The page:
The security risk in Pakistan is very high compared to other countries. Terrorism in Pakistan has become a major and highly destructive phenomenon in recent years. The annual death toll from terrorist attacks has risen from 164 in 2003 to 3318 in 2009, with a total of 35,000 Pakistanis killed between September 11, 2001 and May 2011.

According to the government of Pakistan, the direct and indirect economic costs of terrorism from 2000–2010 total $68 billion. President Asif Ali Zardari, along with former President ex-Pakistan Army head Pervez Musharraf, have admitted that terrorist outfits were "deliberately created and nurtured" by past governments "as a policy to achieve some short-term tactical objectives" The trend began with Muhammad Zia-ul-Haq's controversial "Islamization" policies of the 1980s, under which conflicts were started against Soviet involvement in Afghanistan.

Zia's tenure as president saw Pakistan's involvement in the Soviet-Afghan War, which led to a greater influx of ideologically driven Muslims (mujahideen) to the tribal areas and increased availability of guns such as the AK-47 and drugs from the Golden Crescent.

Riaz Haq said...

NS: "The security risk in Pakistan is very high compared to other countries. "

The risk is rapidly declining since the launch of Pakistani military's anti-terror campaign. The civilian death toll in 2014 was 1781, down from 3001 in 2013. Compare this 30,000 Americans dying from gun violence every year.

NS: "Pervez Musharraf, have admitted that terrorist outfits were "deliberately created and nurtured" by past governments "as a policy to achieve some short-term tactical objectives"

What you call "terrorist outfits" are no different than the people hired by US CIA, Israeli Mossad or India's RAW to carry out "covert ops" in many countries around the world.

Ask how many Cubans and Iranians, Chileans and others have been killed or injured by US CIA operatives.

Read the following to get "straight talk" from Ex-US Def Sec and Ex-Spook Robert Gates:

http://www.riazhaq.com/2011/06/straight-talk-by-gates-on-pakistan.html

Riaz Haq said...

Anon: "$2507 at most per capita PPP GDP for 153M Pakistanis."

Pakistan's per capita median income is $73.26 per month in terms of 2005 PPP (purchasing poverty parity) US dollars as of 2010. It is higher than India's $60.48 and Bangladesh's $51.67 per capita per month, according to the World Bank.

Annual median per capita for Pakistan, India and Bangladesh are $879.12, $725.76 and $619.80 respectively.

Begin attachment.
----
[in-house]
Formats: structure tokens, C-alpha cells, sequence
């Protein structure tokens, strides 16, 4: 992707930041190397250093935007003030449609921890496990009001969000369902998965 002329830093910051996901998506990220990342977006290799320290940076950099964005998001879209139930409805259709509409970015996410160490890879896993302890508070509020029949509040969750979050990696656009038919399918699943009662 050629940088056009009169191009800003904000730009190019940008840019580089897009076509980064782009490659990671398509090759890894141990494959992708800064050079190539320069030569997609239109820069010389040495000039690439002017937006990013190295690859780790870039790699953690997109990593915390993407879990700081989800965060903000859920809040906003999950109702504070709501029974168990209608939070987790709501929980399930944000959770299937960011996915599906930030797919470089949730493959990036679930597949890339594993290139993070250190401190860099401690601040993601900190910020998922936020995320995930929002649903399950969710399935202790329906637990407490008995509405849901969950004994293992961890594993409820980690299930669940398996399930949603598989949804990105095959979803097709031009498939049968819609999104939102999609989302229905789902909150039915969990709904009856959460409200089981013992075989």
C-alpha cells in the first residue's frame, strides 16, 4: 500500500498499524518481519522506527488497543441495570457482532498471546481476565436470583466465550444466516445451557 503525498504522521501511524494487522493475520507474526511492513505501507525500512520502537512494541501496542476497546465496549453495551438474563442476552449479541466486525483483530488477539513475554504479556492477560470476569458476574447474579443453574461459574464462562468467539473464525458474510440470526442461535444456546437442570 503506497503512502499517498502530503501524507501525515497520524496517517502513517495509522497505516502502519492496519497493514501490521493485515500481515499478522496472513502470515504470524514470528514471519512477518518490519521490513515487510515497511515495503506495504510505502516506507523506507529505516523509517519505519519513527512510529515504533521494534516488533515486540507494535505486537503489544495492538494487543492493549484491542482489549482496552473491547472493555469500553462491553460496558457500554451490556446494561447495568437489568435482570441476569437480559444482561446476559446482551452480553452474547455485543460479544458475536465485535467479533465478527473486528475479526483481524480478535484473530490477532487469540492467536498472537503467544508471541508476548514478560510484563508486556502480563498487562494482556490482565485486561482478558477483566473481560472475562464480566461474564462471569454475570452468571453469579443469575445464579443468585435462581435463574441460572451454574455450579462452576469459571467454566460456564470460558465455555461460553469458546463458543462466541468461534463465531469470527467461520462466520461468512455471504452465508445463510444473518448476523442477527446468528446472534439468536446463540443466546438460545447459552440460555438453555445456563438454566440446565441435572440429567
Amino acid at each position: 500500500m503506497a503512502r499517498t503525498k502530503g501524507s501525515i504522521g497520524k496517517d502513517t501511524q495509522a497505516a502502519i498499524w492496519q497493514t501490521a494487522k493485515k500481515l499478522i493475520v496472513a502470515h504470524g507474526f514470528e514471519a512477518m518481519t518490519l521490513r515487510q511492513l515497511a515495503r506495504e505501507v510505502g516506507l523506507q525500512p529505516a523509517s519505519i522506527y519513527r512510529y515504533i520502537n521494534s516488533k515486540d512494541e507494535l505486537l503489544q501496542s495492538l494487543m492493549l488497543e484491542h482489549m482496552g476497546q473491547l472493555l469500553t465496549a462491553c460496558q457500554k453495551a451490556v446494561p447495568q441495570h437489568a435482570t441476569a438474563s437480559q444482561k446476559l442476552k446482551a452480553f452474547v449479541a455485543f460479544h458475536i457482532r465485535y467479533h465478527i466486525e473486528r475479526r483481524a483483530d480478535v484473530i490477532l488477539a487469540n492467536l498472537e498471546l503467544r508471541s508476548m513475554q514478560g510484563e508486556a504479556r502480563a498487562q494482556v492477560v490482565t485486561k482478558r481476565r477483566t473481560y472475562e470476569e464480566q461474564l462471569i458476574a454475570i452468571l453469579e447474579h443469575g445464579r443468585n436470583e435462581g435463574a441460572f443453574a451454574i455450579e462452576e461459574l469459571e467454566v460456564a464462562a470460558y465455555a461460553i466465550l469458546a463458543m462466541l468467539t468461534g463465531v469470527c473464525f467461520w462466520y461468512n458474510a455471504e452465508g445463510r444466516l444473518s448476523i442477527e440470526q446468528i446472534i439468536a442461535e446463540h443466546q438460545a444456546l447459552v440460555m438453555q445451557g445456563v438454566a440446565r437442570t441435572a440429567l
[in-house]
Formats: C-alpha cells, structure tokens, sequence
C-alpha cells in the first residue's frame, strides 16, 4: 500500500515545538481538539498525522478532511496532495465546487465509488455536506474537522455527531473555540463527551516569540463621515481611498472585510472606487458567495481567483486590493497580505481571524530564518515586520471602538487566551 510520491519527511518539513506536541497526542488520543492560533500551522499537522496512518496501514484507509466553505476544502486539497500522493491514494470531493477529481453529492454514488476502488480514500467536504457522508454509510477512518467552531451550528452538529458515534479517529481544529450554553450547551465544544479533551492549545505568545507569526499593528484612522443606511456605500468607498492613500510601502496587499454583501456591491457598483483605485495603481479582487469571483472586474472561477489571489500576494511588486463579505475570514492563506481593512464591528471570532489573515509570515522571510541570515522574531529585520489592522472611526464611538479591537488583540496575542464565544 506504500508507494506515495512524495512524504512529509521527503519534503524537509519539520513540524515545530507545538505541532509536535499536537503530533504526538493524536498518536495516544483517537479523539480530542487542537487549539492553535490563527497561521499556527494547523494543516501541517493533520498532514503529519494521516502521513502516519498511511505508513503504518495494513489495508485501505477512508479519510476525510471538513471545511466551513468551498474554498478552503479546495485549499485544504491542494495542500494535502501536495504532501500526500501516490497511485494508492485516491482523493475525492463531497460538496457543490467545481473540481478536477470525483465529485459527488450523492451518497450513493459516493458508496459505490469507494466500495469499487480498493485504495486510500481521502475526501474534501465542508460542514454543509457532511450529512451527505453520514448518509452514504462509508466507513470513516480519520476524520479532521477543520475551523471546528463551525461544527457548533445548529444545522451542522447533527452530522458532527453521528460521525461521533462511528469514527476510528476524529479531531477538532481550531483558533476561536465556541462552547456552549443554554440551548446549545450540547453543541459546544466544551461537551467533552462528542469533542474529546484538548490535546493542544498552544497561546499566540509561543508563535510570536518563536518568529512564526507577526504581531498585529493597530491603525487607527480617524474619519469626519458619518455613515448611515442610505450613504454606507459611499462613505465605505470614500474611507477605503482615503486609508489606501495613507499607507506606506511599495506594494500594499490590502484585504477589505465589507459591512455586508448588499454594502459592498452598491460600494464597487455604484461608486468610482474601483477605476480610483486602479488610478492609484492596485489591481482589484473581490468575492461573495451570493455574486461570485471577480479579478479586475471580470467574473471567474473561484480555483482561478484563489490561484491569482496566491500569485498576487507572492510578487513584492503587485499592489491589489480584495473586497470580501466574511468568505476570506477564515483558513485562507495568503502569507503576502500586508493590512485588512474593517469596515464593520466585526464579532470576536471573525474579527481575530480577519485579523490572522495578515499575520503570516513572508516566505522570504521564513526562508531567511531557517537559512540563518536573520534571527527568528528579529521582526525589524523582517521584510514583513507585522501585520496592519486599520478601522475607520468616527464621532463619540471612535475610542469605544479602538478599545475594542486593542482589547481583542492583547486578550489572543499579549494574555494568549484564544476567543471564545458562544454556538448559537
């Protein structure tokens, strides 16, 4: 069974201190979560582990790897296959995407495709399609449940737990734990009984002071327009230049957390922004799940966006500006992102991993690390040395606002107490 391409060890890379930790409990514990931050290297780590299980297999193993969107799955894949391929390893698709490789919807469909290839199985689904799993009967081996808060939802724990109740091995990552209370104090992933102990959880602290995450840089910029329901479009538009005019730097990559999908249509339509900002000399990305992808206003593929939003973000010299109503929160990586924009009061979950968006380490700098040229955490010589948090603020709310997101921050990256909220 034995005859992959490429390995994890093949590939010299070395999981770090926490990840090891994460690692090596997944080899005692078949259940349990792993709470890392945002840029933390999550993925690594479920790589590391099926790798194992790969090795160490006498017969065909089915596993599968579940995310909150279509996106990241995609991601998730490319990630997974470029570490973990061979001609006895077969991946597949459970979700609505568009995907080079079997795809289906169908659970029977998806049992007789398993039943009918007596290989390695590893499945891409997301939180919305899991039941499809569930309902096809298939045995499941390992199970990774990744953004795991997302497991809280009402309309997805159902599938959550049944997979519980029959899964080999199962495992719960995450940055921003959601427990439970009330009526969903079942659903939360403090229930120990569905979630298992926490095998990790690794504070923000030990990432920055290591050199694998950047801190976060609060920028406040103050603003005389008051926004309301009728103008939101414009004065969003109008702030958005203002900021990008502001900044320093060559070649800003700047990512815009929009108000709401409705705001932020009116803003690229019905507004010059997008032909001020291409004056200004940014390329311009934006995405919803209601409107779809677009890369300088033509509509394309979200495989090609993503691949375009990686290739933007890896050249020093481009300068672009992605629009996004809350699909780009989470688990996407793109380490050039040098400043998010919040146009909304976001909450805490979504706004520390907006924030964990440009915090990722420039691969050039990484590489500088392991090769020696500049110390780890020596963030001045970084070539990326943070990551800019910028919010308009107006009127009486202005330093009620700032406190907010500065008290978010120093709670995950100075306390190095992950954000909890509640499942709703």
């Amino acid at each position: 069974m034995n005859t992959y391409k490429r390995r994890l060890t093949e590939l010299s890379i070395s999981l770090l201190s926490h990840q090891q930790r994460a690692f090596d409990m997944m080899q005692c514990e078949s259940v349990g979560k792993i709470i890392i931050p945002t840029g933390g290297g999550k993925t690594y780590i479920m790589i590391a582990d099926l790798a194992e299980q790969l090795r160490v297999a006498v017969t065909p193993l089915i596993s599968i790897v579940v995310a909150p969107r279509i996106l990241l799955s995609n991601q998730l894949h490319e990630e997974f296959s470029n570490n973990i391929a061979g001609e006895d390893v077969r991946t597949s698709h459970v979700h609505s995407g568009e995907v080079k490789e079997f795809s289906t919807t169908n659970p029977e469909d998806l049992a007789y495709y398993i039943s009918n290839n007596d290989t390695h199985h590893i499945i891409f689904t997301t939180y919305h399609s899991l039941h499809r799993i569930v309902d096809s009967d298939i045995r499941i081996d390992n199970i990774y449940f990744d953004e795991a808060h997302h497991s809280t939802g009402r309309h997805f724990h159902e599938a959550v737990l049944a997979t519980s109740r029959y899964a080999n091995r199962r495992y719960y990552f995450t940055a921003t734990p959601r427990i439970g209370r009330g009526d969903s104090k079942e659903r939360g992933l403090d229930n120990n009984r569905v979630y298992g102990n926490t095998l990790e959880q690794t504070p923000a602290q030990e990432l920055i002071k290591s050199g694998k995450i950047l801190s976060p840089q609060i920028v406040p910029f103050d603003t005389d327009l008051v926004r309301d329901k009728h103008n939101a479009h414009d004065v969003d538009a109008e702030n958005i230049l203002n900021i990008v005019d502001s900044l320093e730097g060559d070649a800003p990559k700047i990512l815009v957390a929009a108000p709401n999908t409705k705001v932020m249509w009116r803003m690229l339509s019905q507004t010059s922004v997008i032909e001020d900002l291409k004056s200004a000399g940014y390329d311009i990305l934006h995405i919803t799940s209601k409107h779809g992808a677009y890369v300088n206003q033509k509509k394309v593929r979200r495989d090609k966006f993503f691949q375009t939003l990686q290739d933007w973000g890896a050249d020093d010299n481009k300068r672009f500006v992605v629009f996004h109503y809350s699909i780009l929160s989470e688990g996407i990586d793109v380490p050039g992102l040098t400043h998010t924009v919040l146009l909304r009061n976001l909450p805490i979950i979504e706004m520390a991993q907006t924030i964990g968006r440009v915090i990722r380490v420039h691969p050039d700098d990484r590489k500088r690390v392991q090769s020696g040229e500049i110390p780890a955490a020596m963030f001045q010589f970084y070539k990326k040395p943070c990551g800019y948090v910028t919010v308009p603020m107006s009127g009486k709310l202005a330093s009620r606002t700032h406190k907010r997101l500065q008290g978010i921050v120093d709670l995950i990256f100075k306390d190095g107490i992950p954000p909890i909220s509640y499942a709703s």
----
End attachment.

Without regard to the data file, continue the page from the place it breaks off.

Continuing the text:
Median income is the amount that divides the income distribution into two equal groups, half having income above that amount, and half having income below that amount. Mean income (average) is the amount obtained by dividing the total aggregate income of a country by the number of people in that country. A country's median income is a better indicator than the average income to gauge how a population is faring economically.

Median income also helps assess the size of the middle class in India, Pakistan and Bangladesh based on the definition used by Asian Development Bank and World Bank. Both of these institutions define middle class as those earning $2 or more per capita per day in terms of 2005 PPP US$.

Pakistan median income of $73.26 per month translates into $2.44 per day, higher than $2 per day income level used by ADB and WB to define middle class. It means that more than 50% of Pakistanis are in middle class. India's $60.48 per month puts 50% of Indians in middle class while Bangladesh's $51.67 means fewer than 50% of Bangladeshis are in middle class.


http://www.riazhaq.com/2015/03/comparing-median-incomes-of-bangladesh.html

Chandra Choudhri said...

" Pakistan median income of $73.26 per month translates into $2.44 per day, higher than $2 per day income level used by ADB and WB to define middle class. It means that more than 50% of Pakistanis are in middle class. India's $60.48 per month puts 50% of Indians in middle class while Bangladesh's $51.67 means fewer than 50% of Bangladeshis are in middle class."

Why then is Pakistan considered a low human development country by the all inclusive 2014 Human Development Index?

Riaz Haq said...

CC: "Why then is Pakistan considered a low human development country by the all inclusive 2014 Human Development Index?"

Why does the Oxford MPI index say India is the most deprived country in South Asia except for Afghanistan?

"India is home to over 340 million destitute people and is the second poorest country in South Asia after war-torn Afghanistan...In South Asia, Afghanistan has the highest level of destitution at 38%. This is followed by India at 28.5%. Bangladesh (17.2%) and Pakistan (20.7%) have much lower levels" Colin Hunter, Center for Research on Globalization